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Norwegian Spirit cruise ship passengers protest skipped ports, demand reimbursement



(CNN) – "Refund! Refund! Refund!" was the departure among passengers gathered in the cruise ship at Norwegian Spirit earlier this week after the operators canceled another port of call on the two-week European itinerary.

"And it's a full refund, not the rebate because there will be no cruise with you again," hears an agitated man say in a video posted by passenger Matt Rogers.

Matt and Thelma Rogers in Austin, Texas, were in Europe to celebrate both birthdays. They understand that the itineraries are changing as they have been on 1

6 cruises. This is their first sailing with Norwegian Cruise Line.

"Let me be clear that I do not embody what those passengers did," wrote Matt Rogers in a Facebook conversation with CNN Travel. "It was inappropriate & over the line but the staff could have handled it much, much better," he said.

"They allowed it to get there people were really nervous about their safety."

And "when things got high, the General Manager just left the atrium that just escalated," Rogers wrote.

  Passengers gathered in the atrium of Norwegian Spirit cruise ships on Monday to protest skipped ports of call.

Passengers gathered in the atrium for Norwegian Spirit cruise ships on Monday to protest skipped ports of call.

Cody McNutt from Twitter

The vessel, Norwegian Spirit, has a capacity of more than 2,000 passengers.

The trip, called "Mystical Fjords", started from Southampton, England, and was supposed to include stops in Amsterdam, Reykjavik and Akureyri, Iceland, all of which were canceled due to bad weather, according to Rogers. The ship made some of its originally planned stops, including Belfast and Dublin.

Two call ports were added in Norway when the Iceland peaks were interrupted, Rogers said. A stop in Greenock – outside Glasgow, Scotland – on Monday was delayed first as another vessel was repaired. But crew members announced in the middle of the morning that the ship would not be able to dock due to high winds, Rogers said.

"That's when everyone in the atrium lost it," he said. "Think of it every time they change the itinerary, most people have to change / cancel tours … some of which are non-refundable."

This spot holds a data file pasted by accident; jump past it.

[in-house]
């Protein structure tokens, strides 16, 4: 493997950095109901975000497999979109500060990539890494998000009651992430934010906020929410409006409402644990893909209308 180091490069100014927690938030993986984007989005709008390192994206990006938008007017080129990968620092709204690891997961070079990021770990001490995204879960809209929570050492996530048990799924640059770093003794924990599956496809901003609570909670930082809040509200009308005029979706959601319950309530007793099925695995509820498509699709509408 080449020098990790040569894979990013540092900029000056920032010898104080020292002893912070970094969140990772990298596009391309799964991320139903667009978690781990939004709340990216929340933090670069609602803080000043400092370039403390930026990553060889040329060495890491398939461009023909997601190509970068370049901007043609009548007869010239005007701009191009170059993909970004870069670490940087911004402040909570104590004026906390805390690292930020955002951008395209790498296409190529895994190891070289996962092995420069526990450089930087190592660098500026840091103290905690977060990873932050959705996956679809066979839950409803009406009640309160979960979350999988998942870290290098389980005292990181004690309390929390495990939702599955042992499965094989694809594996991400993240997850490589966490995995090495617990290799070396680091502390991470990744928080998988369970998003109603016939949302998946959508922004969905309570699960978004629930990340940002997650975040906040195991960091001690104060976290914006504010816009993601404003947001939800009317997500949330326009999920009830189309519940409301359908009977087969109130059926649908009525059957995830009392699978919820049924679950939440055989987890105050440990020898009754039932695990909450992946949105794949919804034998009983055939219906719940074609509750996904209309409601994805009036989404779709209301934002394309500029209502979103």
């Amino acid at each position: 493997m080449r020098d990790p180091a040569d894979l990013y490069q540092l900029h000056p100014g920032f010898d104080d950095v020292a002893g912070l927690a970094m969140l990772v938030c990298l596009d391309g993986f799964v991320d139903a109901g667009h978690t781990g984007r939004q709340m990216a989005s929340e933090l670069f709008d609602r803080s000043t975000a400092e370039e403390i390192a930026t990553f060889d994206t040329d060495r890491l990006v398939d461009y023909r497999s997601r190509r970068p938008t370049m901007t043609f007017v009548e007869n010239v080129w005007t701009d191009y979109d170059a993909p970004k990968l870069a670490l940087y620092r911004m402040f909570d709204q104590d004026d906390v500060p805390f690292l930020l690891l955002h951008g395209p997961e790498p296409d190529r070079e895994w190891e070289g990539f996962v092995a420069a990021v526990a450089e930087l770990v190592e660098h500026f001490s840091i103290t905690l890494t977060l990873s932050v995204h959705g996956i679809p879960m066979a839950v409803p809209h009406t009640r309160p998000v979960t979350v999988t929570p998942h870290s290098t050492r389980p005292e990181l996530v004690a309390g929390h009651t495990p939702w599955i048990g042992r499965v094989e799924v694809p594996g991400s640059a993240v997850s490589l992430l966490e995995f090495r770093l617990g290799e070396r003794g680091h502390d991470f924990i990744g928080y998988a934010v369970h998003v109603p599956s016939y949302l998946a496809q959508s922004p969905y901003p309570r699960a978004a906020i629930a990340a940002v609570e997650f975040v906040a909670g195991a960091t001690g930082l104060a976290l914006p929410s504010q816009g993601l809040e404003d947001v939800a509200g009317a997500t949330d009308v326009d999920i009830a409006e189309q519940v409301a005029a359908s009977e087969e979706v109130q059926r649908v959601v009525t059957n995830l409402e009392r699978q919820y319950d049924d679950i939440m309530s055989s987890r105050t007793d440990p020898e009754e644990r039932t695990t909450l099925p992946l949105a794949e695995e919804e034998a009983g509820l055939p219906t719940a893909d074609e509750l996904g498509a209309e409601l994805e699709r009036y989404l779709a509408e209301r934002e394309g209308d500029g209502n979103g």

Passenger Cody McNutt from Denver also filmed the protests, which he said lasted until about 10 p.m. that night. McNutt created the Twitter handle NCLHELL to document the journey.

His post included scenes of the protests as well as pictures of toilets that were out of operation and a letter from McNutt and others to the cruise ship.

Norwegian Cruise Line released a statement about the sailing, saying: "Unfortunately, the Norwegian Andes' route was affected by severe weather conditions. and disappointments that our guests experienced. "[19659003] The cruise line has offered passengers a 25% credit on a future cruise.

The cruise ship's transport agreement states that the itineraries can be changed according to the cruise company's assessment.

Terms published on the Norwegian Cruise Line website say that the company "has the right to cancel, move, postpone or replace planned sailing or itinerary without prior notice," for any reason, including weather conditions, mechanical difficulties and work stoppages.

"We understand that it is disappointing when we cannot use the ports that our guests have been looking forward to visiting," said the cruise council statement. "However, we ask for the patience, cooperation and understanding of our guests that severe weather conditions are an act of God and cannot be controlled, affected or corrected by the cruise line."

Rogers and his wife have booked another cruise on the same ship that started on October 11, and they are worried about the trip they booked back in December.

"I think we are talking to our dollars, and NCL will not get more from me," he said. [19659003] Photo at the top of this story courtesy of Cody McNutt.


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